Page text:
Readers of Rick Riordan who are looking for something a little more grown-up, or folks who like their fantasy to be steeped in mythology, you won’t go wrong with this series. I’m excited for the next one to come out. 4 stars – I really liked it!
Thanks to Harlequin Teen & Netgalley for the advance copy which I received in exchange for an unbiased review. Soul of the Sword will be available for purchase on 18 June or you can put your copy on hold today!
Zafira has gained respect amongst her community for being the only person brave enough to dare the forest of a the Arz – a rapidly growing magical forest from which most who enter don’t return. She’s known as the Hunter. However, all respect Zafira has gained would be lost if folks were to find out that she was a girl. Nasir has a name of his own: Prince of Death. He assassinates all who cross his autocratic, despotic father, no matter how he feels on the subject. As the Arz grows and resources get more scare, both Zafira and Nasir find themselves on a journey to find a magical relic long buried on a dangerous island long presumed lost.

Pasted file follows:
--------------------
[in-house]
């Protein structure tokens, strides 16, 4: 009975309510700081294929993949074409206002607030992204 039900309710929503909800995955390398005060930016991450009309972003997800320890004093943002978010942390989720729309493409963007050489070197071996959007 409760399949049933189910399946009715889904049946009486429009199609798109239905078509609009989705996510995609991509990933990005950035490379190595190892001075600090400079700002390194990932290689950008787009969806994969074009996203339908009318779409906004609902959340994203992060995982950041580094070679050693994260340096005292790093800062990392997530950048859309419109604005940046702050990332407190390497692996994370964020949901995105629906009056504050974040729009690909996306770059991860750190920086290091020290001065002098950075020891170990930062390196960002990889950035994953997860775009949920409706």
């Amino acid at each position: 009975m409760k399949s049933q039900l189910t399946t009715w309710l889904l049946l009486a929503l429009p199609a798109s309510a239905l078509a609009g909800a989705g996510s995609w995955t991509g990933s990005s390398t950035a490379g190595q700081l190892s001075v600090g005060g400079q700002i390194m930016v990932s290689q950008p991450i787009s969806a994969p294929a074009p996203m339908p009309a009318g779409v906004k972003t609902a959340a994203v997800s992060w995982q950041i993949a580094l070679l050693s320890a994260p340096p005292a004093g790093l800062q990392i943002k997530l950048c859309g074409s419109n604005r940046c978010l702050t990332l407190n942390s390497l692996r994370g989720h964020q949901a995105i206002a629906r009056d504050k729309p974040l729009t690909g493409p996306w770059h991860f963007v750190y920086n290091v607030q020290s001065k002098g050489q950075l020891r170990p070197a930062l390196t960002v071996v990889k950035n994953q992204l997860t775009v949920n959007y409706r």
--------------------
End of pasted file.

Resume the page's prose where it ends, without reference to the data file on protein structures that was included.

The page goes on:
Another nearly impossible to write description! The worldbuilding in this thing is complex, and its really hard to give a short summary of the plot outside of “awesome” girl and scary-but-hot boy go on a quest for a magical object. While I do love complex worldbuilding, it bogged down the story for the first 40% of the book, and I kept getting confused by which peoples had what characteristics if they weren’t the peoples of our main two protagonists. Speaking of our two main protagonists, they were the least interesting characters in the story. Zafira is your standard strong-but-still-insecure-attracted-to-the-bad-boy YA fantasy protagonist, and Nasir kills people for no reason. The author tries to describe it away (his girlfriend will be brutally tortured), but this guy kills hundreds of people to (maybe) spare the lives of a few. Utilitarian he is not.